Spandau Ballet Return To US for SXSW Premier Of New Film

It was an odd decision for the uber-European Spandau Ballet to pick Austin, Texas, a town in which they had previously never even performed, to launch a bid for a stateside comeback. But at SXSW on Wednesday, the new career-spanning documentary, “Soul Boys of the Western World” premiered before an enthusiastic crowd at the downtown Paramount Theatre, the film features footage of all the major players on the British pop scene of the time, including the three acts that Spandau songwriter/guitarist Gary Kemp viewed as their top competitors: Culture Club, Wham! and Duran Duran.

“Soul Boys” follows the fledgling five piece from their humble punk-era origins in London through several name changes before finally settling on “Spandau Ballet,” two words of graffiti scrawled in a Berlin toilet which referred to the death throes of prisoners hung at the nearby Spandau Prison. Once the band had a record deal in place, a Top 5 UK hit came immediately with “To Cut a Long Story Short,” a short, punchy number which captured the flash of the then-burgeoning and actually quite avant-garde New Romantic movement (which had a significant influence on the fashion world, and still does to this day). Numerous singles followed, with varying degrees of chart success, until massive international stardom arrived, as we now know, in 1983 in the form of “True”.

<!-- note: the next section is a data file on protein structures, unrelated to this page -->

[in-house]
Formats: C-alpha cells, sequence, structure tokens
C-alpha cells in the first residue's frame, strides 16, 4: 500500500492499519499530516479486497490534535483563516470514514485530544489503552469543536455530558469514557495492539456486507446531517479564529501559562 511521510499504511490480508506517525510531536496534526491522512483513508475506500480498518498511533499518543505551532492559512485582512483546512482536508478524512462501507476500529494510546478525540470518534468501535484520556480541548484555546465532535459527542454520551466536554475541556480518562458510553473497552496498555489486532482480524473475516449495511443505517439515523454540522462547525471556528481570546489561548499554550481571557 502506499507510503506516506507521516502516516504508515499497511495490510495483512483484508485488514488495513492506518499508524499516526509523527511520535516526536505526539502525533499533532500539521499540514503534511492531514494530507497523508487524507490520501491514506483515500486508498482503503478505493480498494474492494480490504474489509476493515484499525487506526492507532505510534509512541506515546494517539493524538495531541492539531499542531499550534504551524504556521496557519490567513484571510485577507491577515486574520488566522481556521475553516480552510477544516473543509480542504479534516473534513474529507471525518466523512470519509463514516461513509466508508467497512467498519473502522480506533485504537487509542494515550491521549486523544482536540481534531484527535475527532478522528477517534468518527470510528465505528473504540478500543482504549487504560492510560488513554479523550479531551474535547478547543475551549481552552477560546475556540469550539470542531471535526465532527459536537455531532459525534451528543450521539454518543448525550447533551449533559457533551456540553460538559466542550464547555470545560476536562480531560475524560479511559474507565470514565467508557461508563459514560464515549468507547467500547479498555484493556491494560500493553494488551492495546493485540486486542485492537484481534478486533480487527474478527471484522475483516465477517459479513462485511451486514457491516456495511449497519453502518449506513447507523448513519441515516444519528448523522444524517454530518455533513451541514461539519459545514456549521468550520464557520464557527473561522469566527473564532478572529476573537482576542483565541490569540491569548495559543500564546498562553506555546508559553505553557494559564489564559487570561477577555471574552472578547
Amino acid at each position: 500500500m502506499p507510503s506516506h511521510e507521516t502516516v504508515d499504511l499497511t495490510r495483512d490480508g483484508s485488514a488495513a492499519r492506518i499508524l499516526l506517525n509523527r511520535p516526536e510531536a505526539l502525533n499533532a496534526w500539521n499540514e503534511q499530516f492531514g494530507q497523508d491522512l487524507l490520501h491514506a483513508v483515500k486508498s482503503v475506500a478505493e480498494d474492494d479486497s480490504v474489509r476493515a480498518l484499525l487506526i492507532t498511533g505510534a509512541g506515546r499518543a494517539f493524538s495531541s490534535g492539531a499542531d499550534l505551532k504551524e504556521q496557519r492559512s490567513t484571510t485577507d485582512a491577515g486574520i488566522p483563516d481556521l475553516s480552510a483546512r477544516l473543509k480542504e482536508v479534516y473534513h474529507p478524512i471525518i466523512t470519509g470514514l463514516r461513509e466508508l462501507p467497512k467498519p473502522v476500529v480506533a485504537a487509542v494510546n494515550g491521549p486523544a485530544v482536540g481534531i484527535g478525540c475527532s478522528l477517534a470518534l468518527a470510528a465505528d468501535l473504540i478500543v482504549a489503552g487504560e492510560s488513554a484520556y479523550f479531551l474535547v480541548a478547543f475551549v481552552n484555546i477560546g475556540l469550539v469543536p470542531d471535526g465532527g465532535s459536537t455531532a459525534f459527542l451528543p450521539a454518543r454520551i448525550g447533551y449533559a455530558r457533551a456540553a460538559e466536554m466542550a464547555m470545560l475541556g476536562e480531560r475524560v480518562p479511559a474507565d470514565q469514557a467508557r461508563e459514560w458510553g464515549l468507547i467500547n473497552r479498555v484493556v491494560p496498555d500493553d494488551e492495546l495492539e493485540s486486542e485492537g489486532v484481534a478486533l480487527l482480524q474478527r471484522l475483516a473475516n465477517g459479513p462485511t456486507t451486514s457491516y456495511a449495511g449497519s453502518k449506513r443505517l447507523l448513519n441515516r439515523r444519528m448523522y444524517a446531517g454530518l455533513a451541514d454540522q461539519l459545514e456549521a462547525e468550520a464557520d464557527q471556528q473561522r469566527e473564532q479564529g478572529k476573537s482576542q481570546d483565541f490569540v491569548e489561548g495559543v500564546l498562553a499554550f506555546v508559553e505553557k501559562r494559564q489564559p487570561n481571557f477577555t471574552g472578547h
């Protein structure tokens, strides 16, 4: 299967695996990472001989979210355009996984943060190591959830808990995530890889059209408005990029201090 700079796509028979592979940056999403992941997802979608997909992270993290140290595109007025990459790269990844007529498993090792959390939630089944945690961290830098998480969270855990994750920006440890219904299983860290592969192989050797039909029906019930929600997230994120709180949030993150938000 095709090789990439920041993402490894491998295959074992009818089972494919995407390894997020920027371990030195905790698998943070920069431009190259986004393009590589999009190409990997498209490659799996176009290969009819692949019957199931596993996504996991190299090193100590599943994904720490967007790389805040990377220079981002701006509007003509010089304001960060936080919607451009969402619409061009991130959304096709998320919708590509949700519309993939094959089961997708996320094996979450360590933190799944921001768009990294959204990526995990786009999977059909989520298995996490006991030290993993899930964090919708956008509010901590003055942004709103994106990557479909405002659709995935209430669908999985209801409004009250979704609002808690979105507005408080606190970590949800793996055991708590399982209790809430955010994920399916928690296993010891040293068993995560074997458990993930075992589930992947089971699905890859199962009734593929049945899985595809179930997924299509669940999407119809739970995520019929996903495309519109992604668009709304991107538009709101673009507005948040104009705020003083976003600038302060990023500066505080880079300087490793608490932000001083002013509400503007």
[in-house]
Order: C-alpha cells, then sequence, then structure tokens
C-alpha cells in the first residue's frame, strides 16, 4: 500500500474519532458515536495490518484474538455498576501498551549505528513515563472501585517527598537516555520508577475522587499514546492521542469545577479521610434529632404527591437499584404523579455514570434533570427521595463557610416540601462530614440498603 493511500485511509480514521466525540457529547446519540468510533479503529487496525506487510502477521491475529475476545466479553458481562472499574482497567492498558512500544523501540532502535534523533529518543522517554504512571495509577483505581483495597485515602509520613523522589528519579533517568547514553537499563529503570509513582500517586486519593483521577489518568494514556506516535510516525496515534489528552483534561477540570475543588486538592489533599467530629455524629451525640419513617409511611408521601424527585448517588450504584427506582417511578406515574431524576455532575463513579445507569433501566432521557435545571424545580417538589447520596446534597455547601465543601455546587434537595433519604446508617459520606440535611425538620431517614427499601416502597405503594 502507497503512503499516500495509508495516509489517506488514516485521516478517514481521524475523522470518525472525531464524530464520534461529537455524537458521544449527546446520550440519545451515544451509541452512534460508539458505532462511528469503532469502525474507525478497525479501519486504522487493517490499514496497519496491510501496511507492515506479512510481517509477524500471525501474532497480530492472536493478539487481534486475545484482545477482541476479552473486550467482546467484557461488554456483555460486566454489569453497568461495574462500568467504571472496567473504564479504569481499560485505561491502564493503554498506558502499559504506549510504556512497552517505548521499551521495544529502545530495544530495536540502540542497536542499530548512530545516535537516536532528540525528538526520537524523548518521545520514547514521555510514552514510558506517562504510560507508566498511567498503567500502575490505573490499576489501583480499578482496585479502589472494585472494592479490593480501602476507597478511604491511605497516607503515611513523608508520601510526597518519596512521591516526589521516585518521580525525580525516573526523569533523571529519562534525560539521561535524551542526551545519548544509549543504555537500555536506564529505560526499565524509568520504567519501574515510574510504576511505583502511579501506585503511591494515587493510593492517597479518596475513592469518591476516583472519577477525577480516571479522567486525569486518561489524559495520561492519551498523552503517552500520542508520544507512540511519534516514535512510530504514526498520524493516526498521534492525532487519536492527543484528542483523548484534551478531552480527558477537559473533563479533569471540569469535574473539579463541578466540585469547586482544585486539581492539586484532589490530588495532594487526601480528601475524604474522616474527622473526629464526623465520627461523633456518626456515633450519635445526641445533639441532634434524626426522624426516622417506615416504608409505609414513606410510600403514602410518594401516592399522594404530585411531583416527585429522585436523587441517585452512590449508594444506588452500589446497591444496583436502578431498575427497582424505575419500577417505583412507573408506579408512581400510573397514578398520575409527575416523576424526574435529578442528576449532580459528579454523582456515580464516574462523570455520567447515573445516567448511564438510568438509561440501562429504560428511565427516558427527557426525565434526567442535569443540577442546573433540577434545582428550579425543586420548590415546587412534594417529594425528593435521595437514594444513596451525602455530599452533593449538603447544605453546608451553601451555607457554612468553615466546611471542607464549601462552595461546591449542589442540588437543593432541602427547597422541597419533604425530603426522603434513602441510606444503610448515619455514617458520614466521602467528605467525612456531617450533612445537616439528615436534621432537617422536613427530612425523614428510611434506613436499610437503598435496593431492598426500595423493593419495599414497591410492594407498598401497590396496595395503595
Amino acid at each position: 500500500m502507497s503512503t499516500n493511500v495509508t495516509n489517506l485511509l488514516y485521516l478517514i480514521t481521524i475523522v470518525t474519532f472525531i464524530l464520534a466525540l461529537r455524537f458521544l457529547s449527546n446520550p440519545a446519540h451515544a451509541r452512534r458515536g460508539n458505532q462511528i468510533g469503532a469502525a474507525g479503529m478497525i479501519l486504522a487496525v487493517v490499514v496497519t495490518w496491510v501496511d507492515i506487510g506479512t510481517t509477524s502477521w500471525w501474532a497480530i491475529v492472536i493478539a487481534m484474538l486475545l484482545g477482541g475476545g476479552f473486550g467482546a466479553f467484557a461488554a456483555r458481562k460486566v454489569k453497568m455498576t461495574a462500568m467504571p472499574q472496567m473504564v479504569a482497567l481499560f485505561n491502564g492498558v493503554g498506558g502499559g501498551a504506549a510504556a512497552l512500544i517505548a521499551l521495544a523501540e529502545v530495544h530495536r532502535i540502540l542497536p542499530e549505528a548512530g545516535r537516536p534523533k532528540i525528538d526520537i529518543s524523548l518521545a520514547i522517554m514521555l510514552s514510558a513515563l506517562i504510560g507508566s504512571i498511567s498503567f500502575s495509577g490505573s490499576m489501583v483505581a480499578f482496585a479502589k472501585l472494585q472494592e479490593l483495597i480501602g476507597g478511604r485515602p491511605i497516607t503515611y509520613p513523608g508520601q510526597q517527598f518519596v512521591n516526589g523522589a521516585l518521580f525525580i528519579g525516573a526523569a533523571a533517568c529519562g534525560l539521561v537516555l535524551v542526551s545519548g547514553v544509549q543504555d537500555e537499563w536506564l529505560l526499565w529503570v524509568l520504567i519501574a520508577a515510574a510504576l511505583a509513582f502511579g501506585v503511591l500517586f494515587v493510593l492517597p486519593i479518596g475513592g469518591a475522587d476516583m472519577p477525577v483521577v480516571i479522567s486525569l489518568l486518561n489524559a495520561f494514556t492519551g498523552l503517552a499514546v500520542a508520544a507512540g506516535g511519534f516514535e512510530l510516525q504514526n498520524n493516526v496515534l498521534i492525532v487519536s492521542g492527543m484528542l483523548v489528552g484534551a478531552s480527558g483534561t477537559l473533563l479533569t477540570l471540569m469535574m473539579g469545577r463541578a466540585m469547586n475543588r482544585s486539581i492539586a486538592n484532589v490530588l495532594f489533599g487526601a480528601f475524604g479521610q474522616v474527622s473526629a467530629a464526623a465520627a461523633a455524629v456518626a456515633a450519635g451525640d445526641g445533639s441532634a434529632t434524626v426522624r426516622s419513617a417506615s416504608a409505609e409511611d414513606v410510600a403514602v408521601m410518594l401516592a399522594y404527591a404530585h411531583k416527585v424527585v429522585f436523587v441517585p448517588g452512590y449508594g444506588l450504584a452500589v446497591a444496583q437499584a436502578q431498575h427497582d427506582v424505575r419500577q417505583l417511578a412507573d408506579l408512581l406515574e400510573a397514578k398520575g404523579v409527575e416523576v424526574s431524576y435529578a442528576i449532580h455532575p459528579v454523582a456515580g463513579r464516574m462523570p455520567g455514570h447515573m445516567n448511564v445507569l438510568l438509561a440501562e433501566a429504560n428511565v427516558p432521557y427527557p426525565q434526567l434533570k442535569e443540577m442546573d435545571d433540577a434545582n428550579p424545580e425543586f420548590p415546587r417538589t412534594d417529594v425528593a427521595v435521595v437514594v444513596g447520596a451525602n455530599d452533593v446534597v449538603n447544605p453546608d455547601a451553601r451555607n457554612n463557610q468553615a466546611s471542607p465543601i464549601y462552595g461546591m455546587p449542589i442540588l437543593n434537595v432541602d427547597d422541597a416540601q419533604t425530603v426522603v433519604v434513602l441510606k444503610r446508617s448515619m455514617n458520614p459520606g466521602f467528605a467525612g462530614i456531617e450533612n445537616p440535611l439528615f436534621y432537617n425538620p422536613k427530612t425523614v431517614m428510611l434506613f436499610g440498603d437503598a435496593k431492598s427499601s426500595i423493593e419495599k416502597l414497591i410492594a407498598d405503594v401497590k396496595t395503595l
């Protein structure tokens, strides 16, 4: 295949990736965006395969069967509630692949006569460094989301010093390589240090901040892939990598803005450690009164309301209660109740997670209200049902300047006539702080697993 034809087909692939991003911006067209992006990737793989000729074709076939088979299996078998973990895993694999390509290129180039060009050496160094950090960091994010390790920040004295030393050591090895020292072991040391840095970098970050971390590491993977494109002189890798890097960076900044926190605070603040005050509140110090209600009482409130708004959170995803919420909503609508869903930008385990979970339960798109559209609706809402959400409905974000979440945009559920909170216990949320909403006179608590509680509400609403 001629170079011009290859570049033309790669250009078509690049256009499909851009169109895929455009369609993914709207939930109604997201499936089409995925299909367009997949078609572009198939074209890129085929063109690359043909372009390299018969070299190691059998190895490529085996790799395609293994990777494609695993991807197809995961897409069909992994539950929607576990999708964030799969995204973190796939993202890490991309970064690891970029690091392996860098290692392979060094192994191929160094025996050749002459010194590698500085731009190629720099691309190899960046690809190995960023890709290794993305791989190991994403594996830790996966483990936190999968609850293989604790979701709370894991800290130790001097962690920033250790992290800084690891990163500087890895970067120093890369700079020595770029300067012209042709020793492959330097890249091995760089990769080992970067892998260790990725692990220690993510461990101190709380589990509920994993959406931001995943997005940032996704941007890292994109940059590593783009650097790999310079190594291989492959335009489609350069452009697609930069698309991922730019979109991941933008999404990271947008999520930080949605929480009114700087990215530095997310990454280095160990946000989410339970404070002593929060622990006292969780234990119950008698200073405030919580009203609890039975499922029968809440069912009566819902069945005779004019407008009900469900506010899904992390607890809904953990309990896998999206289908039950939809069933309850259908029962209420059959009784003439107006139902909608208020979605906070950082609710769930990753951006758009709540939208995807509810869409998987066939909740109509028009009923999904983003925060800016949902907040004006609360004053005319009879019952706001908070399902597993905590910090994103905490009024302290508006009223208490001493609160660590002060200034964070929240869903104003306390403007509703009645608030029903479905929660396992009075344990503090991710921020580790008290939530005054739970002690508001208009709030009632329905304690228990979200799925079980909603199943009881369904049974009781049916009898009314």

Film director George Hencken does a deft job of bringing Spandau’s heyday to life, paring down over 250 hours of material to only the choicest concert footage, Top of the Pops and MTV appearances, and ’80s-specific newsreels of Margaret Thatcher’s time in Parliament for context. The band were too busy living the high life to be overly concerned with politics, at one point in the film even admitting their concern over how the Falklands War would impact a single’s chart position.

After “True” where could it go but down? The scenes of the early days of the “True” world tour is pure youthful frivolity, with the lads parading their tanned chests and blond highlights poolside. But the pop treadmill has a way of wearing a young dandy down and soon members are being a bit too candid in front of the camera and the inevitable grievances about band royalties begin to cut away at Spandau’s solid gold armor. By the close of the 1980s, the band had split, and in 1999 various factions of the group were appearing in court, battling over royalties.